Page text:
India Sees Growth Rebound As Businesses Adjust To GST
The tax was aimed at transforming India's 29 states into a single customs union but it has hit millions of small businesses due to complex rules and technical glitches
India's economic growth rebounded in the three months ending in September, halting a five-quarter slide as businesses started to overcome teething troubles after the bumpy launch of a national sales tax.
Data released on Thursday showing faster growth could help Prime Minister Narendra Modi, who has been facing criticism over the hasty July launch of a goods and services tax (GST).
The tax was aimed at transforming India's 29 states into a single customs union but it has hit millions of small businesses due to complex rules and technical glitches. Gross domestic product grew 6.3 percent in July-September, its fastest pace in three quarters, compared with 7.5 percent a year earlier, the data showed.
Analysts polled by Reuters had forecast annual growth of 6.4 percent in the quarter. The economy has also broadly moved past the disruptions encountered after a shock ban on high-value banknotes in November 2016, economists said. "Perhaps the impact of two very significant structural reforms - demonetisation and the GST is now behind us," Finance Minister Arun Jaitley told reporters after the release of data.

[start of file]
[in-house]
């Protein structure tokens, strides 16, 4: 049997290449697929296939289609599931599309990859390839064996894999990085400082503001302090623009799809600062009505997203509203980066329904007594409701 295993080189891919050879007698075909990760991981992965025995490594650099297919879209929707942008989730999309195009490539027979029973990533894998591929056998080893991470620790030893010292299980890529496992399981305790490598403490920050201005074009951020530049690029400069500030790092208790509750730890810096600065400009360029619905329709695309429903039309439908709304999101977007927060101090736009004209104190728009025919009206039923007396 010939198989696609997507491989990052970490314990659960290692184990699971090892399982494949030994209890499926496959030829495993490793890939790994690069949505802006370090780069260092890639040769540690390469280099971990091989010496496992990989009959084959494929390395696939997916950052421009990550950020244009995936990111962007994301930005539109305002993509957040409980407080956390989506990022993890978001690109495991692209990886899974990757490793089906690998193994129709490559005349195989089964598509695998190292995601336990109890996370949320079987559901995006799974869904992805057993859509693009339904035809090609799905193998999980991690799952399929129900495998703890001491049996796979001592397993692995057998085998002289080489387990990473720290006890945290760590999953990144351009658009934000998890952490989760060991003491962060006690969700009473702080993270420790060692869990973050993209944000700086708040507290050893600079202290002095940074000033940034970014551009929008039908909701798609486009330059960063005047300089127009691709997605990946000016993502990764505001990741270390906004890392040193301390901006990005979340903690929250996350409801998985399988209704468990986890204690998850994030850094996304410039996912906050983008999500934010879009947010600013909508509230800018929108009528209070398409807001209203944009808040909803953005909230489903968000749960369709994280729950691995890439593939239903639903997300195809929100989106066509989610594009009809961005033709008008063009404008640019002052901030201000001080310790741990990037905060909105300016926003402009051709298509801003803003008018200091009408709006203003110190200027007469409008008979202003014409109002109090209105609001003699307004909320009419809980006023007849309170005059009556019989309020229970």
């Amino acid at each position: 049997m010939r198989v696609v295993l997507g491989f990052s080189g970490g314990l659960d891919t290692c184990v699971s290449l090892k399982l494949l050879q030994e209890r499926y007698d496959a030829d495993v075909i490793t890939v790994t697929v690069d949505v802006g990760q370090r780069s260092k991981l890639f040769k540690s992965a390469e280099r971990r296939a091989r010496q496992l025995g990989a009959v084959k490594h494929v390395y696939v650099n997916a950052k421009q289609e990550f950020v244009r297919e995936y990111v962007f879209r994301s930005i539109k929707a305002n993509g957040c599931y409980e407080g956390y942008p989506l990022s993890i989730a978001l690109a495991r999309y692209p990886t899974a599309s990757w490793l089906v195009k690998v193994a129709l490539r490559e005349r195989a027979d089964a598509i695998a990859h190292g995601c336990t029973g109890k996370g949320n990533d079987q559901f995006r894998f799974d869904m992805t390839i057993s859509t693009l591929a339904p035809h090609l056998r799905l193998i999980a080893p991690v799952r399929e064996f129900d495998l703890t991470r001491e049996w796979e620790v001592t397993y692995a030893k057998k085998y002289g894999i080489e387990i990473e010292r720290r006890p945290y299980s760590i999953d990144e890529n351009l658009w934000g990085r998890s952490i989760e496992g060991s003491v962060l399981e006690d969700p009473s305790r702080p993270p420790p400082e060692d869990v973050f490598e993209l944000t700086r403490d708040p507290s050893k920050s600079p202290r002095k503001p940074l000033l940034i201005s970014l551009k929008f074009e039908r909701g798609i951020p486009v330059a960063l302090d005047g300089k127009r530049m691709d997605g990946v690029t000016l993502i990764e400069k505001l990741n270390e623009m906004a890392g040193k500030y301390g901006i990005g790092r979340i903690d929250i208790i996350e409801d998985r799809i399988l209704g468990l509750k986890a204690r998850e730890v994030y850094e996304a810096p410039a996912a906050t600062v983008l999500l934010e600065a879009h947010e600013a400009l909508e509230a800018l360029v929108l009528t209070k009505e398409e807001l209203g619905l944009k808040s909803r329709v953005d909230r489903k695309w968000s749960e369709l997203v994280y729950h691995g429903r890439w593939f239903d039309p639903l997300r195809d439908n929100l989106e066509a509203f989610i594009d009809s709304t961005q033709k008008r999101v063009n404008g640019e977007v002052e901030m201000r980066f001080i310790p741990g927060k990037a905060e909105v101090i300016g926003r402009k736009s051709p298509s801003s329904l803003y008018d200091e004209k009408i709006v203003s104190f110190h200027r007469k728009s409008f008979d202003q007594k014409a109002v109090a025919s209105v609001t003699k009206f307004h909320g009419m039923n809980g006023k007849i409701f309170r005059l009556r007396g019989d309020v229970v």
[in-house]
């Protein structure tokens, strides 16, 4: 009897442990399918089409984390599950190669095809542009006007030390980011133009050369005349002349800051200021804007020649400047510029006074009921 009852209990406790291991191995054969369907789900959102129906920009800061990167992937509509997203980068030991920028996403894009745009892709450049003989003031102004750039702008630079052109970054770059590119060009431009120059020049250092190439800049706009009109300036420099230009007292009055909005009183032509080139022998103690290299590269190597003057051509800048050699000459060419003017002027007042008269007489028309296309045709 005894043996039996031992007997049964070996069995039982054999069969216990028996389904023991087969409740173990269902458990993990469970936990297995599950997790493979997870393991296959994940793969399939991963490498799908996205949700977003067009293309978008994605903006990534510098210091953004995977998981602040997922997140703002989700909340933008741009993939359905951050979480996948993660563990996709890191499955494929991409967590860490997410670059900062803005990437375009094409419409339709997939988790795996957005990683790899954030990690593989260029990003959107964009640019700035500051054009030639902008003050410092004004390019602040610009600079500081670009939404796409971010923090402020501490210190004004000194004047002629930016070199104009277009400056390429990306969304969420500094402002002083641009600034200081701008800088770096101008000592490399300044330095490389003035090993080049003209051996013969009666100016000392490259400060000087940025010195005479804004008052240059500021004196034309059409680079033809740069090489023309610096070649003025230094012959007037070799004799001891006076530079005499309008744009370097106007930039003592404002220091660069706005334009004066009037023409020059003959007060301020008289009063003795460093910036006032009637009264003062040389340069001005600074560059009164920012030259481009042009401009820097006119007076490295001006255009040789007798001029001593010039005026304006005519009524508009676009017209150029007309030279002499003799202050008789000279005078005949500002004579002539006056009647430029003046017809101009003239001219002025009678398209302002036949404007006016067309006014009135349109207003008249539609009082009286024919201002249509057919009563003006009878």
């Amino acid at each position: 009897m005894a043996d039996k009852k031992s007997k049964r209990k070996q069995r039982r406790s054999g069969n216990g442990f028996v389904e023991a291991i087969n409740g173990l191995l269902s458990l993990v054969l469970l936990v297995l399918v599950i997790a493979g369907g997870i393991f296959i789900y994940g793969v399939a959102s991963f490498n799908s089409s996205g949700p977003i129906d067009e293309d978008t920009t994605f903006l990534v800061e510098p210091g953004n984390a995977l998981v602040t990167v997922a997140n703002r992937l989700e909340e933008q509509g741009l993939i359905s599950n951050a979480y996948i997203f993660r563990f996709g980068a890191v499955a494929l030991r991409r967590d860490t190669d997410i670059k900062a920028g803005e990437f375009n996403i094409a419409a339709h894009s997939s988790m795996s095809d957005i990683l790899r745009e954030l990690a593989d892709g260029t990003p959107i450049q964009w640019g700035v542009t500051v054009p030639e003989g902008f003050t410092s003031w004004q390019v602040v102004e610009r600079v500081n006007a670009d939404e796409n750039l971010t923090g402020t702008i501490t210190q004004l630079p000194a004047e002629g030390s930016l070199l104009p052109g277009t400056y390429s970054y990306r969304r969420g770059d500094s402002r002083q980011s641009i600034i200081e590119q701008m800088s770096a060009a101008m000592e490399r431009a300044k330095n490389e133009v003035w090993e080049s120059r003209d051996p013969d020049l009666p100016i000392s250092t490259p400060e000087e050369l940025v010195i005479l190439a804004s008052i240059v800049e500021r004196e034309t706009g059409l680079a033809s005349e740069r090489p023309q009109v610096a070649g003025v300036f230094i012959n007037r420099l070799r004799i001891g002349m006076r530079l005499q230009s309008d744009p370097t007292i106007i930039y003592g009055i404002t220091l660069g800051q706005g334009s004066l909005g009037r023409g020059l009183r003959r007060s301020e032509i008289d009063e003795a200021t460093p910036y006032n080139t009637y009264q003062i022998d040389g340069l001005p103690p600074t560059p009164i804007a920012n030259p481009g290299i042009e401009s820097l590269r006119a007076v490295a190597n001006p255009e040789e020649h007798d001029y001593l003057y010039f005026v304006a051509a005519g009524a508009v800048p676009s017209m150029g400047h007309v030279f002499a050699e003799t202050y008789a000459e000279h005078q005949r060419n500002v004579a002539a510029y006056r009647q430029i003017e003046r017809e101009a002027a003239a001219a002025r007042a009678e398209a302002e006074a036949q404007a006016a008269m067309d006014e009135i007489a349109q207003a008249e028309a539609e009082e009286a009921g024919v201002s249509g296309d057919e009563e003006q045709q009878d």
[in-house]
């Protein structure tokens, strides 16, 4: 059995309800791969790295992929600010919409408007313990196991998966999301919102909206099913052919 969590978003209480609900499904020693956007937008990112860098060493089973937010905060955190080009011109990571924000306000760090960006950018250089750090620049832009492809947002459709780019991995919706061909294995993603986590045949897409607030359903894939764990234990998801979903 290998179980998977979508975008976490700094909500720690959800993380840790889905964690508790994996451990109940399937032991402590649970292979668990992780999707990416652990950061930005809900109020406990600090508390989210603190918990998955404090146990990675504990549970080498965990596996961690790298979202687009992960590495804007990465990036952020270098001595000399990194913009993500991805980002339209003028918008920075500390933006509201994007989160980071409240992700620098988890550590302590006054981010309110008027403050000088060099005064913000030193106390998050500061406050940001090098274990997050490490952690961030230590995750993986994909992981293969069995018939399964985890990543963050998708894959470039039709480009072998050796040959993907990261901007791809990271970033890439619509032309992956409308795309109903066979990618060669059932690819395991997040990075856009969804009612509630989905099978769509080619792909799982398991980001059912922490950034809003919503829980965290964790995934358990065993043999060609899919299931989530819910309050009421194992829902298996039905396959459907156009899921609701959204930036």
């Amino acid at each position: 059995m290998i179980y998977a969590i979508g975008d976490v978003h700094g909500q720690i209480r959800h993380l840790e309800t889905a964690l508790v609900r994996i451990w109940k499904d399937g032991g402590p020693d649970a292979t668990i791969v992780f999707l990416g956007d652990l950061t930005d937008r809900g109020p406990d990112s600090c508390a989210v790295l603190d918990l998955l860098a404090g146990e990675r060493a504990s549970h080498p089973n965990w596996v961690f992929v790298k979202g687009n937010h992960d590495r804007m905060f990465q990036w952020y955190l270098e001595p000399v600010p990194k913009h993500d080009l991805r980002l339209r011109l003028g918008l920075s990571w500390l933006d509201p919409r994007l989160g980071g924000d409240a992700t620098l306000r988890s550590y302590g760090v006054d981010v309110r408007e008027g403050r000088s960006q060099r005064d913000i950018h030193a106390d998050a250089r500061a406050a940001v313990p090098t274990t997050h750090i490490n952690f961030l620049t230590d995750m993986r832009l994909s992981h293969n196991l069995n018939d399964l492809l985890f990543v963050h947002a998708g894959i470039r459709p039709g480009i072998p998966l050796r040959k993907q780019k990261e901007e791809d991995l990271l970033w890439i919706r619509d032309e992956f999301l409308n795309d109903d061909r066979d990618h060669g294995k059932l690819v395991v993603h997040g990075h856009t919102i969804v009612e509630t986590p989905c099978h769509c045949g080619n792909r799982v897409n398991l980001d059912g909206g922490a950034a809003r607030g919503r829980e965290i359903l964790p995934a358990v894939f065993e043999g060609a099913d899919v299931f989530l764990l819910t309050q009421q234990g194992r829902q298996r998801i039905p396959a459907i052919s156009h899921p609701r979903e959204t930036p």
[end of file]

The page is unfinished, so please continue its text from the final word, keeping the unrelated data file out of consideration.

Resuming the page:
"Hopefully, in the coming quarters we can look for an upward trajectory." Economic growth picked up from 5.7 percent in April-June, but lagged China's 6.8 percent and the Philippines' 6.9 percent for the three months through September.
Many private-sector economists expect faster growth in the current quarter and January-March as consumers and businesses step up spending and the global recovery gains traction. Thursday's data showed that the manufacturing sector grew 7 percent in the September quarter compared with 1.2 percent the previous quarter, as companies build up stocks ahead of the festival season.
Earnings for major Indian companies rose at their best pace in six quarters during July-September, according to Thomson Reuters Eikon data, showcasing how profits are finally looking up after a prolonged spell of sluggish growth.